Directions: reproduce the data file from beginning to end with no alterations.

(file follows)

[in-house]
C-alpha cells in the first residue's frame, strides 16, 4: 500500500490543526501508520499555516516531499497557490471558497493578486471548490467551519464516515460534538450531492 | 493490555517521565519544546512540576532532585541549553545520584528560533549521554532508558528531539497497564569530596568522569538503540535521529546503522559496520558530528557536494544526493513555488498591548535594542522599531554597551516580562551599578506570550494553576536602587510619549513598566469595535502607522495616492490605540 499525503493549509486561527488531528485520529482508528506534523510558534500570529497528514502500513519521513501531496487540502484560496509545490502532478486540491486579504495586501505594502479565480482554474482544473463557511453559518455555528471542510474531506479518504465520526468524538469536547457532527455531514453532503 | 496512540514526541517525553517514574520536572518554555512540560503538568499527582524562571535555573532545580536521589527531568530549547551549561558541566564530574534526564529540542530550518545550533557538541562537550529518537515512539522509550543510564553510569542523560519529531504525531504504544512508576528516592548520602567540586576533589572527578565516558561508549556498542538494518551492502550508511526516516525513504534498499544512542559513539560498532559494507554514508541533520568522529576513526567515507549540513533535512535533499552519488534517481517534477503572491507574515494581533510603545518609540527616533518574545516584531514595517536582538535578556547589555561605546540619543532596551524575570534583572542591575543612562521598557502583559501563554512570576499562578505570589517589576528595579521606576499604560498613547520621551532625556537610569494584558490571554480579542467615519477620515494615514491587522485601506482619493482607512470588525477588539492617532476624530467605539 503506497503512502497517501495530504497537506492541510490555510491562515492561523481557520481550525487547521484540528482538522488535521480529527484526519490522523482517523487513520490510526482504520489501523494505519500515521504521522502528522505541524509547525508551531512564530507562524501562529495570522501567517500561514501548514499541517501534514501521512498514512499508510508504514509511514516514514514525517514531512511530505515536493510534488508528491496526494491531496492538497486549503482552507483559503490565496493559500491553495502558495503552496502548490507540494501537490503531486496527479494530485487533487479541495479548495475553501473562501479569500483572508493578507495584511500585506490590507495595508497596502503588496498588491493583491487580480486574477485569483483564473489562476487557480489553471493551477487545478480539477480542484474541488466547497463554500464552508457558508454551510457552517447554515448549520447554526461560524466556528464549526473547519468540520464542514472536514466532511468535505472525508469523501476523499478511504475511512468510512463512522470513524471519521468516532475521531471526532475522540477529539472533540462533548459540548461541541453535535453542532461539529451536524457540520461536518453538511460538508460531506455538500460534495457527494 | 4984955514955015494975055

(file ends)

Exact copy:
[in-house]
C-alpha cells in the first residue's frame, strides 16, 4: 500500500490543526501508520499555516516531499497557490471558497493578486471548490467551519464516515460534538450531492 | 493490555517521565519544546512540576532532585541549553545520584528560533549521554532508558528531539497497564569530596568522569538503540535521529546503522559496520558530528557536494544526493513555488498591548535594542522599531554597551516580562551599578506570550494553576536602587510619549513598566469595535502607522495616492490605540 499525503493549509486561527488531528485520529482508528506534523510558534500570529497528514502500513519521513501531496487540502484560496509545490502532478486540491486579504495586501505594502479565480482554474482544473463557511453559518455555528471542510474531506479518504465520526468524538469536547457532527455531514453532503 | 496512540514526541517525553517514574520536572518554555512540560503538568499527582524562571535555573532545580536521589527531568530549547551549561558541566564530574534526564529540542530550518545550533557538541562537550529518537515512539522509550543510564553510569542523560519529531504525531504504544512508576528516592548520602567540586576533589572527578565516558561508549556498542538494518551492502550508511526516516525513504534498499544512542559513539560498532559494507554514508541533520568522529576513526567515507549540513533535512535533499552519488534517481517534477503572491507574515494581533510603545518609540527616533518574545516584531514595517536582538535578556547589555561605546540619543532596551524575570534583572542591575543612562521598557502583559501563554512570576499562578505570589517589576528595579521606576499604560498613547520621551532625556537610569494584558490571554480579542467615519477620515494615514491587522485601506482619493482607512470588525477588539492617532476624530467605539 503506497503512502497517501495530504497537506492541510490555510491562515492561523481557520481550525487547521484540528482538522488535521480529527484526519490522523482517523487513520490510526482504520489501523494505519500515521504521522502528522505541524509547525508551531512564530507562524501562529495570522501567517500561514501548514499541517501534514501521512498514512499508510508504514509511514516514514514525517514531512511530505515536493510534488508528491496526494491531496492538497486549503482552507483559503490565496493559500491553495502558495503552496502548490507540494501537490503531486496527479494530485487533487479541495479548495475553501473562501479569500483572508493578507495584511500585506490590507495595508497596502503588496498588491493583491487580480486574477485569483483564473489562476487557480489553471493551477487545478480539477480542484474541488466547497463554500464552508457558508454551510457552517447554515448549520447554526461560524466556528464549526473547519468540520464542514472536514466532511468535505472525508469523501476523499478511504475511512468510512463512522470513524471519521468516532475521531471526532475522540477529539472533540462533548459540548461541541453535535453542532461539529451536524457540520461536518453538511460538508460531506455538500460534495457527494 | 4984955514955015494975055